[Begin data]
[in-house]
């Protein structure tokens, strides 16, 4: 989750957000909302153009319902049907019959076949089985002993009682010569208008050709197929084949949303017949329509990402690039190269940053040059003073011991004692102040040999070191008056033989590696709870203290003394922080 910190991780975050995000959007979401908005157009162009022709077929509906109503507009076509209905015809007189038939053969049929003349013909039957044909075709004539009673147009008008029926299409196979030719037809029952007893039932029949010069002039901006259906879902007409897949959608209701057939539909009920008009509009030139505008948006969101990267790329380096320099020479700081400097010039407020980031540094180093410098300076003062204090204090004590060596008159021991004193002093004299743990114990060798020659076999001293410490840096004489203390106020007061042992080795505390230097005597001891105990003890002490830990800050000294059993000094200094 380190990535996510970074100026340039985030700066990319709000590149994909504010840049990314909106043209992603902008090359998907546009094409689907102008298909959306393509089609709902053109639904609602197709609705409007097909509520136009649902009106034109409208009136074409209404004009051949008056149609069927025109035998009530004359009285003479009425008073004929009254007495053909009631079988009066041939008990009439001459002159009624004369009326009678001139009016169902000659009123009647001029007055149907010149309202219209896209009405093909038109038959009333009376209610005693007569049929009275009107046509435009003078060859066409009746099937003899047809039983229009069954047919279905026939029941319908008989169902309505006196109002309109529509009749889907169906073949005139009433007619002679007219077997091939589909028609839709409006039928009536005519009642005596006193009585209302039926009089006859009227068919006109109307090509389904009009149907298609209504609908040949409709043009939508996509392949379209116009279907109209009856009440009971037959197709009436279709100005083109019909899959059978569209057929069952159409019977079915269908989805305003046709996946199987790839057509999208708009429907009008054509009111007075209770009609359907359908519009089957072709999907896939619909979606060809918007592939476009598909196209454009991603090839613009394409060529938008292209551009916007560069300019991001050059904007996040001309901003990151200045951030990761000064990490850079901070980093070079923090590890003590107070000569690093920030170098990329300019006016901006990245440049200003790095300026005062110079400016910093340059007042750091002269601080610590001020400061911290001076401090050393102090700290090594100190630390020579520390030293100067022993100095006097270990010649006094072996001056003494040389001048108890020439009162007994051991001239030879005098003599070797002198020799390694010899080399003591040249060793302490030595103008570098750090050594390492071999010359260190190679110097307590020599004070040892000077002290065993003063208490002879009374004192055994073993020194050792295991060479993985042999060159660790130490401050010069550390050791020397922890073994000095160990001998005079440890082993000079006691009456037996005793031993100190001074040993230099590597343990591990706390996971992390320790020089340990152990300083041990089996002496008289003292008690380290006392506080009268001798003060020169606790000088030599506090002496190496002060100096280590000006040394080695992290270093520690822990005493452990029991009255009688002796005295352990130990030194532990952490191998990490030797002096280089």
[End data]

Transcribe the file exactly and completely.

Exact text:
[in-house]
């Protein structure tokens, strides 16, 4: 989750957000909302153009319902049907019959076949089985002993009682010569208008050709197929084949949303017949329509990402690039190269940053040059003073011991004692102040040999070191008056033989590696709870203290003394922080 910190991780975050995000959007979401908005157009162009022709077929509906109503507009076509209905015809007189038939053969049929003349013909039957044909075709004539009673147009008008029926299409196979030719037809029952007893039932029949010069002039901006259906879902007409897949959608209701057939539909009920008009509009030139505008948006969101990267790329380096320099020479700081400097010039407020980031540094180093410098300076003062204090204090004590060596008159021991004193002093004299743990114990060798020659076999001293410490840096004489203390106020007061042992080795505390230097005597001891105990003890002490830990800050000294059993000094200094 380190990535996510970074100026340039985030700066990319709000590149994909504010840049990314909106043209992603902008090359998907546009094409689907102008298909959306393509089609709902053109639904609602197709609705409007097909509520136009649902009106034109409208009136074409209404004009051949008056149609069927025109035998009530004359009285003479009425008073004929009254007495053909009631079988009066041939008990009439001459002159009624004369009326009678001139009016169902000659009123009647001029007055149907010149309202219209896209009405093909038109038959009333009376209610005693007569049929009275009107046509435009003078060859066409009746099937003899047809039983229009069954047919279905026939029941319908008989169902309505006196109002309109529509009749889907169906073949005139009433007619002679007219077997091939589909028609839709409006039928009536005519009642005596006193009585209302039926009089006859009227068919006109109307090509389904009009149907298609209504609908040949409709043009939508996509392949379209116009279907109209009856009440009971037959197709009436279709100005083109019909899959059978569209057929069952159409019977079915269908989805305003046709996946199987790839057509999208708009429907009008054509009111007075209770009609359907359908519009089957072709999907896939619909979606060809918007592939476009598909196209454009991603090839613009394409060529938008292209551009916007560069300019991001050059904007996040001309901003990151200045951030990761000064990490850079901070980093070079923090590890003590107070000569690093920030170098990329300019006016901006990245440049200003790095300026005062110079400016910093340059007042750091002269601080610590001020400061911290001076401090050393102090700290090594100190630390020579520390030293100067022993100095006097270990010649006094072996001056003494040389001048108890020439009162007994051991001239030879005098003599070797002198020799390694010899080399003591040249060793302490030595103008570098750090050594390492071999010359260190190679110097307590020599004070040892000077002290065993003063208490002879009374004192055994073993020194050792295991060479993985042999060159660790130490401050010069550390050791020397922890073994000095160990001998005079440890082993000079006691009456037996005793031993100190001074040993230099590597343990591990706390996971992390320790020089340990152990300083041990089996002496008289003292008690380290006392506080009268001798003060020169606790000088030599506090002496190496002060100096280590000006040394080695992290270093520690822990005493452990029991009255009688002796005295352990130990030194532990952490191998990490030797002096280089």